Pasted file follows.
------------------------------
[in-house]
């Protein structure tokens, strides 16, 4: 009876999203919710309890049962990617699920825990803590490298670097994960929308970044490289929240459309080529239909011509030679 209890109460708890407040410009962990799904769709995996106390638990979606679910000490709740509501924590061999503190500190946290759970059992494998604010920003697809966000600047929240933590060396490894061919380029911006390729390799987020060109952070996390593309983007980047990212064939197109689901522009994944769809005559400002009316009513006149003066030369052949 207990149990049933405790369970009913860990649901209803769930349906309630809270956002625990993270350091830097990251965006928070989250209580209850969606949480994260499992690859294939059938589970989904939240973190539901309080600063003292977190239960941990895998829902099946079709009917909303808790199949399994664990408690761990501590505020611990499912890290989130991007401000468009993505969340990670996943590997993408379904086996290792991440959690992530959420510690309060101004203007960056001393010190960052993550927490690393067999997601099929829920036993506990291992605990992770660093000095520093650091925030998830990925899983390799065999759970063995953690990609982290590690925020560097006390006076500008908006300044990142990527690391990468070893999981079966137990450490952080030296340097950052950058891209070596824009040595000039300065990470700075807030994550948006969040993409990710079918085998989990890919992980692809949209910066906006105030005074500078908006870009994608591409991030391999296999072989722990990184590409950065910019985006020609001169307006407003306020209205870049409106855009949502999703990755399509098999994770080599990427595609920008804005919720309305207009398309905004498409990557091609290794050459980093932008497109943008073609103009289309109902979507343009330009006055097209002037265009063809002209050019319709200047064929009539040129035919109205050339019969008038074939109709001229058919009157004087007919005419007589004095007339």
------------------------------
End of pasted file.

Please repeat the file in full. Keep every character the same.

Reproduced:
[in-house]
């Protein structure tokens, strides 16, 4: 009876999203919710309890049962990617699920825990803590490298670097994960929308970044490289929240459309080529239909011509030679 209890109460708890407040410009962990799904769709995996106390638990979606679910000490709740509501924590061999503190500190946290759970059992494998604010920003697809966000600047929240933590060396490894061919380029911006390729390799987020060109952070996390593309983007980047990212064939197109689901522009994944769809005559400002009316009513006149003066030369052949 207990149990049933405790369970009913860990649901209803769930349906309630809270956002625990993270350091830097990251965006928070989250209580209850969606949480994260499992690859294939059938589970989904939240973190539901309080600063003292977190239960941990895998829902099946079709009917909303808790199949399994664990408690761990501590505020611990499912890290989130991007401000468009993505969340990670996943590997993408379904086996290792991440959690992530959420510690309060101004203007960056001393010190960052993550927490690393067999997601099929829920036993506990291992605990992770660093000095520093650091925030998830990925899983390799065999759970063995953690990609982290590690925020560097006390006076500008908006300044990142990527690391990468070893999981079966137990450490952080030296340097950052950058891209070596824009040595000039300065990470700075807030994550948006969040993409990710079918085998989990890919992980692809949209910066906006105030005074500078908006870009994608591409991030391999296999072989722990990184590409950065910019985006020609001169307006407003306020209205870049409106855009949502999703990755399509098999994770080599990427595609920008804005919720309305207009398309905004498409990557091609290794050459980093932008497109943008073609103009289309109902979507343009330009006055097209002037265009063809002209050019319709200047064929009539040129035919109205050339019969008038074939109709001229058919009157004087007919005419007589004095007339």